Saturday, August 22, 2015

ALBUM REVIEW: Tau Cross "Tau Cross"

Another awesome super-group collaboration for 2015 (see my upcoming posts on Gruesome and Johansson & Speckman), Tau Cross most notably (to me) combines the mighty D-beats of Away on drums and on loan (from space-thrashers Voivod) with the stirring vocals of Rob "The Baron" Miller of crust godfathers Amebix.

I ordered the colored vinyl version (orange and green splatter) that adds to the atmosphere of the cover photo, setting a tone of Autumn, of fulfillment, death, and preparation for rebirth; which are common lyrical themes on the album.

 "Lazarus" kicks off the album with a crustier sounding Killing Joke riff that Voivod space-prog-ified. In other words, EXACTLY what you want in this album. Minor chords add some darkness and early Death Rock undercurrents mixed with recent Amebix stylings. Prepare to sing along when the Baron bellows out the chorus, LAAZARUUUS!!!!

"Fire In The Sky" opens with a brief keyboard intro and drops the guitar, but fast. The riff and keyboard/guitar interplay make for another catchy song.

"Stonecracker" baffles and delights me in that the riff feels like an Amebix appropriated KMFDM riff (specifically I'm thinking "A Drug Against War" and "Light"). Away's hammering is very 80's here, and I love every second of it.

"Midsummer" is depressive as hell with another great Baron-chorus to stretch your vocal chords on. Some more Killing Joke beats and flavor surface towards the end of the track before bridging back to the main riff progression.

"Hangman's Hyll" gives us another depressive sing along, you'll be remembering all your lost and dead friends, tearing up. Practically guaranteed. Should be on the cover with a warning sticker, methinks. The vocals here sound a bit muppet-ish at times, which is always a bonus for me, even if they sound more Bert than Cookie Monster.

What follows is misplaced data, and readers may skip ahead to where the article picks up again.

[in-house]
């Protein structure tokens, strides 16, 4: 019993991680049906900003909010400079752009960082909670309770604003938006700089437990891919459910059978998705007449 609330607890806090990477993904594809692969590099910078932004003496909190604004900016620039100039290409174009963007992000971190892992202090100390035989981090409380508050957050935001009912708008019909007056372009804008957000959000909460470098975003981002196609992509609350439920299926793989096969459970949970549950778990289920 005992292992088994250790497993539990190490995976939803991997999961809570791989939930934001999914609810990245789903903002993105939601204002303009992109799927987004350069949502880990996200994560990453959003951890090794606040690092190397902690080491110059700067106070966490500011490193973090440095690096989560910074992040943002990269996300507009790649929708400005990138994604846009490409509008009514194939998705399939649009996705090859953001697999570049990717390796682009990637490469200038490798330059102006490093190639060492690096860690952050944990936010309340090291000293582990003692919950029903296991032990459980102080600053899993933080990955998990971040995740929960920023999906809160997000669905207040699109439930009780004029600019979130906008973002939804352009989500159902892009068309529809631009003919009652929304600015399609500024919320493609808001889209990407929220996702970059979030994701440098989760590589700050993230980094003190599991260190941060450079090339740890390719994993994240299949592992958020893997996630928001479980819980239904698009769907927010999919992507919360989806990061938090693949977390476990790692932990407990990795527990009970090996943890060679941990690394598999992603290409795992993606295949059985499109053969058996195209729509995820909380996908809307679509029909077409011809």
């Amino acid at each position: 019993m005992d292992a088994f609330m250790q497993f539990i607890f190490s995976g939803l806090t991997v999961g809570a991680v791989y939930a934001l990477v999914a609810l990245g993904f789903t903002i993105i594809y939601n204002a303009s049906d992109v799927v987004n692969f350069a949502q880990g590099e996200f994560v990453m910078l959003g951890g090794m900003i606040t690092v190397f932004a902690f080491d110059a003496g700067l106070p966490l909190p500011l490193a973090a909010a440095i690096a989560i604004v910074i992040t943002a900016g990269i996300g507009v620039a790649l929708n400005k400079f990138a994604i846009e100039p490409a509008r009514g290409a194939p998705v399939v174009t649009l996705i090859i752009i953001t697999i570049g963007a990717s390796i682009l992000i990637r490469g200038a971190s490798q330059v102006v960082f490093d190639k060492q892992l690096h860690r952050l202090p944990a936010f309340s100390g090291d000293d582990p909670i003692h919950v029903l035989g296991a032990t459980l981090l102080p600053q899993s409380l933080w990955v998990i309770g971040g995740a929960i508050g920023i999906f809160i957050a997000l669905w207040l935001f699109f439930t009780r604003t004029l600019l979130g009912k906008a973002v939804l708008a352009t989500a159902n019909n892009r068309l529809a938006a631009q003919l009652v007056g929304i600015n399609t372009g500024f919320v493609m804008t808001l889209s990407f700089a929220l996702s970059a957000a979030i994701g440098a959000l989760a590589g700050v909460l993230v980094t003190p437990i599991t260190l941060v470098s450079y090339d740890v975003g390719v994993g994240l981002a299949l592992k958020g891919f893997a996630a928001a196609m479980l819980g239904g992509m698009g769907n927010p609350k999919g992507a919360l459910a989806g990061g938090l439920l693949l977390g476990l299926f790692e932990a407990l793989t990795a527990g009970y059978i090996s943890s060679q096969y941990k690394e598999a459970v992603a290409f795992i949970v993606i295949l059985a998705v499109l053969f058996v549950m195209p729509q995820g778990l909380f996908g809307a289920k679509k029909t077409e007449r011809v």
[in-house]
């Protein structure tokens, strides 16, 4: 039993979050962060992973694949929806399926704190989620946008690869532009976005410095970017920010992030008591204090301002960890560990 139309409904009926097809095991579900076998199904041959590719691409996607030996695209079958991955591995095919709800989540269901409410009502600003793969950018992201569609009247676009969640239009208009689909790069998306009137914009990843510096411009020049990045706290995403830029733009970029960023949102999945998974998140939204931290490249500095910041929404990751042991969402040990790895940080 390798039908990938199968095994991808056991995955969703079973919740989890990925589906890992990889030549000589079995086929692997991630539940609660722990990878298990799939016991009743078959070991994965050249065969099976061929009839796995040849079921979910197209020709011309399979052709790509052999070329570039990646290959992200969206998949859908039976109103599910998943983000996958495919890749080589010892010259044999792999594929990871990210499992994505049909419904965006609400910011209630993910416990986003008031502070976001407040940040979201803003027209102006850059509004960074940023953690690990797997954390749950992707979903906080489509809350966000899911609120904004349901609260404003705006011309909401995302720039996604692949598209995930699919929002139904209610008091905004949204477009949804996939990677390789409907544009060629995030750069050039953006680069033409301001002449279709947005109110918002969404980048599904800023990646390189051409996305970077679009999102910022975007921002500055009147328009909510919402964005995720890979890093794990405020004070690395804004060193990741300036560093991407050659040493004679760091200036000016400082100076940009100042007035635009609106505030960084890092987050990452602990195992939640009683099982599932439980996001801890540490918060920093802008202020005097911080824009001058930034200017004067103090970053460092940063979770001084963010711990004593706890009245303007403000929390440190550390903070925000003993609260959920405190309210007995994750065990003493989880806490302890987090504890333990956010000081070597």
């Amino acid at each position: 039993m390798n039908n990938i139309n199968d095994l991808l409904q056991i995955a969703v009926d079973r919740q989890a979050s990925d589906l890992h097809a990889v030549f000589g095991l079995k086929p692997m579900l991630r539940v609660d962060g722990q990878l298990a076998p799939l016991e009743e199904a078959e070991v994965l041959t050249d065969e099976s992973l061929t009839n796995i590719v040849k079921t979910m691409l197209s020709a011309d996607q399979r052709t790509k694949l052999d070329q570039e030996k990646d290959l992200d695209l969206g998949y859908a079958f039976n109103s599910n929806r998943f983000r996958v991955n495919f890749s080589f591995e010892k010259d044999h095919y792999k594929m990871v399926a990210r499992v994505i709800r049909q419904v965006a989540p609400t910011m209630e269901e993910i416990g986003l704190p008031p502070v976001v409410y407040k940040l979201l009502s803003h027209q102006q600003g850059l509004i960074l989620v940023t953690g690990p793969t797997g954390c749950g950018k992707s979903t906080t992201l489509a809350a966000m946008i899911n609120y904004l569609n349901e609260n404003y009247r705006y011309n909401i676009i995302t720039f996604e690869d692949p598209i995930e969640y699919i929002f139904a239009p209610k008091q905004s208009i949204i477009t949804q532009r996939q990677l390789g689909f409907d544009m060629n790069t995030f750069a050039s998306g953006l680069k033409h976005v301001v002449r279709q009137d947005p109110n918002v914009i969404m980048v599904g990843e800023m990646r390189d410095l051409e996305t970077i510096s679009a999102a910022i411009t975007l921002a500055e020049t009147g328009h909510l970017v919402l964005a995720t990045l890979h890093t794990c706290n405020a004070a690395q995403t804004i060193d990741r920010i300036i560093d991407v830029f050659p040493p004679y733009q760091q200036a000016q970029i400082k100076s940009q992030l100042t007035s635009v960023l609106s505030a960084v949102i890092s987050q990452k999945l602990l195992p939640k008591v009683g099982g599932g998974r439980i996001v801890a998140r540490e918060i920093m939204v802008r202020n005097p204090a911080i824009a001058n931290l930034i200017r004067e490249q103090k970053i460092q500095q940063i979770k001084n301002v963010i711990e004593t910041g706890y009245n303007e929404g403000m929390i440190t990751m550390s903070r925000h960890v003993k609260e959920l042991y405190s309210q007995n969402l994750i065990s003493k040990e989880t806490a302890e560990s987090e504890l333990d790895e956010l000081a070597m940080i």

"We Control The Fear" relies mostly on acoustic guitar riffs with some electric guitar and drums adroitly inserted to punctuate central moments.

"You People" feels more like Tau Cross did a mid-period Prong cover, not too fast, decent chorus, but not my favorite from the album.

"Prison" has some more Killing Joke vibes mixed with early Voivod (say, "Rooaar") drumming and gang vocals. Pretty solid.

"Sons Of The Soil" has some trippy guitar/synth effects behind the Baron's rasp until the Muppet-vocals return. A very slow, pensive song. Minimal aggression but quite enjoyable.

"The Lie" picks it back up but I find it to be the weakest song on the album, the least memorable.

"Our Day" has a minute-and-a-half of buildup before breaking into some decent speedin' an' hollerin' but also not my favorite track.

"The Devil Knows His Own" closes the album out with some depressive Baron-vocals and acoustic guitar, not much else (excepting a cello). This would have worked much better if the previous songs were stronger, but the second half of the album brings you back to earth while the first casts you into the sky, perhaps now ready for the long hibernation of winter, until the next harvest of this very exciting collective.

*Review and photos copyright The Samnambulist, 2015*

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